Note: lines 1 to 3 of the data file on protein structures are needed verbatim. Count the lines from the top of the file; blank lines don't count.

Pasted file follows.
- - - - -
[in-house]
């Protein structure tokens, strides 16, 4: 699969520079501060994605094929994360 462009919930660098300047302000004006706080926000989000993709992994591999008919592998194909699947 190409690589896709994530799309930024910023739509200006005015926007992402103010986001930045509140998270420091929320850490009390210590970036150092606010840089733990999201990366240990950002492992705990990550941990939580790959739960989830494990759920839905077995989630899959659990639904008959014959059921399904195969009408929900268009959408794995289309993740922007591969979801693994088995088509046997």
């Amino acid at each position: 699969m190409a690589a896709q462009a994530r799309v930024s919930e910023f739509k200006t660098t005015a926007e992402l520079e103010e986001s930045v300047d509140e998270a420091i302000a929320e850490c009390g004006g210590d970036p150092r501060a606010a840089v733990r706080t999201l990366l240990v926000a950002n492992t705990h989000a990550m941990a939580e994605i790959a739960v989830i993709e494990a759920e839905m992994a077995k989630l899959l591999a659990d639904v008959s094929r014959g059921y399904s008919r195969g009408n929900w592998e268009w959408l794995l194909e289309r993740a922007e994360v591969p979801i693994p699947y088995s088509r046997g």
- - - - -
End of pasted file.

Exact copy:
[in-house]
């Protein structure tokens, strides 16, 4: 699969520079501060994605094929994360 462009919930660098300047302000004006706080926000989000993709992994591999008919592998194909699947 190409690589896709994530799309930024910023739509200006005015926007992402103010986001930045509140998270420091929320850490009390210590970036150092606010840089733990999201990366240990950002492992705990990550941990939580790959739960989830494990759920839905077995989630899959659990639904008959014959059921399904195969009408929900268009959408794995289309993740922007591969979801693994088995088509046997």
């Amino acid at each position: 699969m190409a690589a896709q462009a994530r799309v930024s919930e910023f739509k200006t660098t005015a926007e992402l520079e103010e986001s930045v300047d509140e998270a420091i302000a929320e850490c009390g004006g210590d970036p150092r501060a606010a840089v733990r706080t999201l990366l240990v926000a950002n492992t705990h989000a990550m941990a939580e994605i790959a739960v989830i993709e494990a759920e839905m992994a077995k989630l899959l591999a659990d639904v008959s094929r014959g059921y399904s008919r195969g009408n929900w592998e268009w959408l794995l194909e289309r993740a922007e994360v591969p979801i693994p699947y088995s088509r046997g």